Description and scientific aim
Electrochemical materials and interfaces are present in many energy systems, such as fuel cells, batteries, or water splitting devices. The performance of such devices is strongly related to the materials and interface properties. Therefore, understanding and tuning of these properties are crucial in order to reach highest performance and to supply alternative, sustainable energy solutions for the future.
In this frame, we recently received a grant for two PhD students, one on experiments and one on modeling. The scientific aim of this grant is to identify the limitations at photo-electrochemical water splitting interfaces by intertwining operando spectroscopy with microkinetic modeling.
The current vacancy is for the modeling PhD. You will work on microkinetic modeling using methods of control. Close collaboration with the experimental PhD student who focuses on operando spectroscopy, is planned.
You will be hired at TU/e and will be embedded both in the group 'Control Systems (CS)' of the Department of Electrical Engineering at TU/e as well as in the group 'Electrochemical Materials and Interfaces (EMI)' at DIFFER. You will have a working places in both groups, both located on the campus of Tu/e. In the CS group, we focus on dynamic modeling and model-based control of complex dynamic systems. The vision is to apply and develop novel techniques and methods for the modeling, automated control and optimization of dynamical systems so as to influence their behavior towards desired specification of performance, safety, efficiency, product quality and improved environmental conditions. In the EMI group, we focus on microkinetic modeling and operando spectroscopy of (photo-)electrochemical systems.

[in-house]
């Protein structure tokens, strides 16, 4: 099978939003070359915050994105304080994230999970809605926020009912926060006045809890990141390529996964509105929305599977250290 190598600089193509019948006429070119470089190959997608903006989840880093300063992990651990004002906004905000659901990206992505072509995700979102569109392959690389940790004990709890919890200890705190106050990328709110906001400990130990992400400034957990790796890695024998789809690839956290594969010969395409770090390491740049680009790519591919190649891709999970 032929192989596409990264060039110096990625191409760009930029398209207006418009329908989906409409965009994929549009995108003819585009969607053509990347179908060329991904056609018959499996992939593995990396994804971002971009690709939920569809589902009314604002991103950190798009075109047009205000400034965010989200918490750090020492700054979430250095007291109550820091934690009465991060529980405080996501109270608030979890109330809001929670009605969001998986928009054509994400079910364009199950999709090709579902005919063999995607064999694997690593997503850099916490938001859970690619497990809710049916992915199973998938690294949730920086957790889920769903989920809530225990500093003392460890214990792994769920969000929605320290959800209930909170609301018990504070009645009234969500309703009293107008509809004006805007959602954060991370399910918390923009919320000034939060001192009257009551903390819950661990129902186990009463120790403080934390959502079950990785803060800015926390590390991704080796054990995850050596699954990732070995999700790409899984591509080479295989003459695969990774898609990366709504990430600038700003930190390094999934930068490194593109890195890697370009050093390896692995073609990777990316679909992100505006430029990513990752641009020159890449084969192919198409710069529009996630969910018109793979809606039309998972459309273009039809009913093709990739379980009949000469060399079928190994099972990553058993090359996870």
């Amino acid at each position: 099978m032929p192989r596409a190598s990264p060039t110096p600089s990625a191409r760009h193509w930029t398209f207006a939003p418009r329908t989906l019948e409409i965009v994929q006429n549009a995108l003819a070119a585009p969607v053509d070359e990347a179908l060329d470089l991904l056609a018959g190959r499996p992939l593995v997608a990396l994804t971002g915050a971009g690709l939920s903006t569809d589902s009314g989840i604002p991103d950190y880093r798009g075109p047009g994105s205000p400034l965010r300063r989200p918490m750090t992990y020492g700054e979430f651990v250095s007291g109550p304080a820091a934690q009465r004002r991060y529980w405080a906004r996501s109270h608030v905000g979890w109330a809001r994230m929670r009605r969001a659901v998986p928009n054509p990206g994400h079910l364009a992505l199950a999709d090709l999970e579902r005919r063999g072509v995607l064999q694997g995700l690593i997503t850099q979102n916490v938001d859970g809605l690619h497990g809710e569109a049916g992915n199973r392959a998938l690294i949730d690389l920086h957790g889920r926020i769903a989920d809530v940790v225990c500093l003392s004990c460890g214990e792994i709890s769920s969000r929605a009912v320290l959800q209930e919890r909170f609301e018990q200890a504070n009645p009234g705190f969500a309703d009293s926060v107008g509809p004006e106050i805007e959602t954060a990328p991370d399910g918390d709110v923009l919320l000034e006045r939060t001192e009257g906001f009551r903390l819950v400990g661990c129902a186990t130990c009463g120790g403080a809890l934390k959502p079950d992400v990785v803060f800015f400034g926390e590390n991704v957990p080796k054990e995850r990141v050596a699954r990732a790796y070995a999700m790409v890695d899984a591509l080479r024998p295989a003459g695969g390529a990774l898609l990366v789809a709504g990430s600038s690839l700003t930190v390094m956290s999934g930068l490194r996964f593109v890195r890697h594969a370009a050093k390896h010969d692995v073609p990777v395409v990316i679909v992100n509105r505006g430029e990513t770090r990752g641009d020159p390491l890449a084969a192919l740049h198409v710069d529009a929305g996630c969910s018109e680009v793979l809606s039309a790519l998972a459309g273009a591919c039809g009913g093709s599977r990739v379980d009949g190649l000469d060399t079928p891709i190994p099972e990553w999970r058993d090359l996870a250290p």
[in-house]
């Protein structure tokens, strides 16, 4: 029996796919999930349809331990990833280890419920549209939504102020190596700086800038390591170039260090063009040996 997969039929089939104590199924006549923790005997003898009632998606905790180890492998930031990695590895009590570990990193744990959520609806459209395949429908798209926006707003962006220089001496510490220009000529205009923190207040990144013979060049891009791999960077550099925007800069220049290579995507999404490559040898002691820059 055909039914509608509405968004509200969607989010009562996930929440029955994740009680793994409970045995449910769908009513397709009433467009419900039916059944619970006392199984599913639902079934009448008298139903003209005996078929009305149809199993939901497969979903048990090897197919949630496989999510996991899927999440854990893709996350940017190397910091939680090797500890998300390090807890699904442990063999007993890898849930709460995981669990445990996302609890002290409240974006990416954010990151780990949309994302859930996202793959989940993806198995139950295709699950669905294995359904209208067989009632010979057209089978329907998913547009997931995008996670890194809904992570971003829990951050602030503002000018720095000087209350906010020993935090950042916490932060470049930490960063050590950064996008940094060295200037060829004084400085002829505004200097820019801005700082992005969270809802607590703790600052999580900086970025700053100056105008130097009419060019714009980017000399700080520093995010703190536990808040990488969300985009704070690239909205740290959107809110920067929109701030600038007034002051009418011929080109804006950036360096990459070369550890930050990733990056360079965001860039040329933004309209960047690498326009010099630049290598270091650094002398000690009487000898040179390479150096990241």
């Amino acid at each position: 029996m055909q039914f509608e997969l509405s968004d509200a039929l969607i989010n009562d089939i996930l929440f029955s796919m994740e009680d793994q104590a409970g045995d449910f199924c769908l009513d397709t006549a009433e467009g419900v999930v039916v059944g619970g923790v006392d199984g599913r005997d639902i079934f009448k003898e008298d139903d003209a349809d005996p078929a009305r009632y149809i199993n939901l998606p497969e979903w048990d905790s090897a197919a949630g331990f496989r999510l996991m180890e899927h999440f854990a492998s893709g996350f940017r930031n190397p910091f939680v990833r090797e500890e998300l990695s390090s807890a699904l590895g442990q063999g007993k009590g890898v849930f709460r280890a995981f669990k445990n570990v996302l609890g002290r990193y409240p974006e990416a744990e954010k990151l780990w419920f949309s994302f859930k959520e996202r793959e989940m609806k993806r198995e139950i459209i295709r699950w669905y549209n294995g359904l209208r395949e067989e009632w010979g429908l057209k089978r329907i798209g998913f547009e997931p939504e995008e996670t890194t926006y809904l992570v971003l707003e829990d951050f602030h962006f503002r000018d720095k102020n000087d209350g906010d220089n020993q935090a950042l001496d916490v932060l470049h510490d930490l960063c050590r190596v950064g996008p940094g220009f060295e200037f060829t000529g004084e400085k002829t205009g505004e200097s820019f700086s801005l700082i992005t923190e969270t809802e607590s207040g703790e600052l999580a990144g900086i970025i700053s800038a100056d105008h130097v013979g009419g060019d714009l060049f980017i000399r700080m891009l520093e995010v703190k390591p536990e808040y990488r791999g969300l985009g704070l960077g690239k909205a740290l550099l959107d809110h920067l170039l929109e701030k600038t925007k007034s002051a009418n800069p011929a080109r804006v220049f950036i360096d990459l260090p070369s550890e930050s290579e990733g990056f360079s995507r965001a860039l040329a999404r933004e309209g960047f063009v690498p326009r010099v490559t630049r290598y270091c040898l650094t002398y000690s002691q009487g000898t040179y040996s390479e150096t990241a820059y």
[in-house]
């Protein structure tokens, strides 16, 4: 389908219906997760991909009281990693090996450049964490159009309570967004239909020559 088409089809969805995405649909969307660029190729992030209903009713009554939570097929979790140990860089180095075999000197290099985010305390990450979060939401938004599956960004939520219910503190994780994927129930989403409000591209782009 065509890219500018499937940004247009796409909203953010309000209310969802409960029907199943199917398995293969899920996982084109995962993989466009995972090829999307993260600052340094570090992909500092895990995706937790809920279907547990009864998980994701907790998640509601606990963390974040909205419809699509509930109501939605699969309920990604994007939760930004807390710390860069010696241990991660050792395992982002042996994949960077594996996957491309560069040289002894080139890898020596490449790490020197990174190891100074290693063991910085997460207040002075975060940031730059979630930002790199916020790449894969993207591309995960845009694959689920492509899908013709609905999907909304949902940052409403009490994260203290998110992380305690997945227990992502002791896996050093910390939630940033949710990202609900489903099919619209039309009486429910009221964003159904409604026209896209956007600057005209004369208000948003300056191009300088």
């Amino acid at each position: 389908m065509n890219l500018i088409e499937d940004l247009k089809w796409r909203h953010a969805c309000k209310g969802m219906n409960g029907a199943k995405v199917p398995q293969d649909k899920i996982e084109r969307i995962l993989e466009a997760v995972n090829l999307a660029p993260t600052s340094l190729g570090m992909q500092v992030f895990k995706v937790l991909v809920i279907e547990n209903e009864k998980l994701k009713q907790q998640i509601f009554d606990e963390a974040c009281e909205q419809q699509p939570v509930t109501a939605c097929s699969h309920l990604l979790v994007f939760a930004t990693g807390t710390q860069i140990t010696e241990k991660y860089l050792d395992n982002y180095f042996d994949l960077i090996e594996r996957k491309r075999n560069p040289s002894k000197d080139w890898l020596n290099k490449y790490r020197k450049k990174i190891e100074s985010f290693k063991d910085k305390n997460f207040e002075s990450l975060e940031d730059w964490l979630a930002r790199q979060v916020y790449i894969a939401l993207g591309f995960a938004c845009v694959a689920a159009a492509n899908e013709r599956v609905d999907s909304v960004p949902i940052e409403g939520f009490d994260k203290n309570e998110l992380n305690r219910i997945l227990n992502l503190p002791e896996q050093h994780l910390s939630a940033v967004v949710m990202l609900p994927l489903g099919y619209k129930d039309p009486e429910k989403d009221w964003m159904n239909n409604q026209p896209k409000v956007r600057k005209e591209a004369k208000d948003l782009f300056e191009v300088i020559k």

For more detailed information on the activities of the CS group please check http://tue.nl/cs/Responsibilities and tasks:
- build microkinetic models for water splitting including (non)linear optimization schemes to translate impedance spectra in physico-chemical quantities
- simulate electrochemical data and validate models using system identification techniques
- extend your models to estimate experimental data
- identify the limiting processes at the interface in collaboration together with the experimental PhD student in the project
- collaborate with researchers from the CS group and/or other scientific groups to discuss your research and to broaden and deepen your knowledge and expertise
- connect your data to ML and AI databases
- involve students in your project and supervise them (Master, Bachelor, interns)
- disseminate your research output at conferences and with scientific papers
- contribute actively to a vivid research environment at TU/e and at DIFFER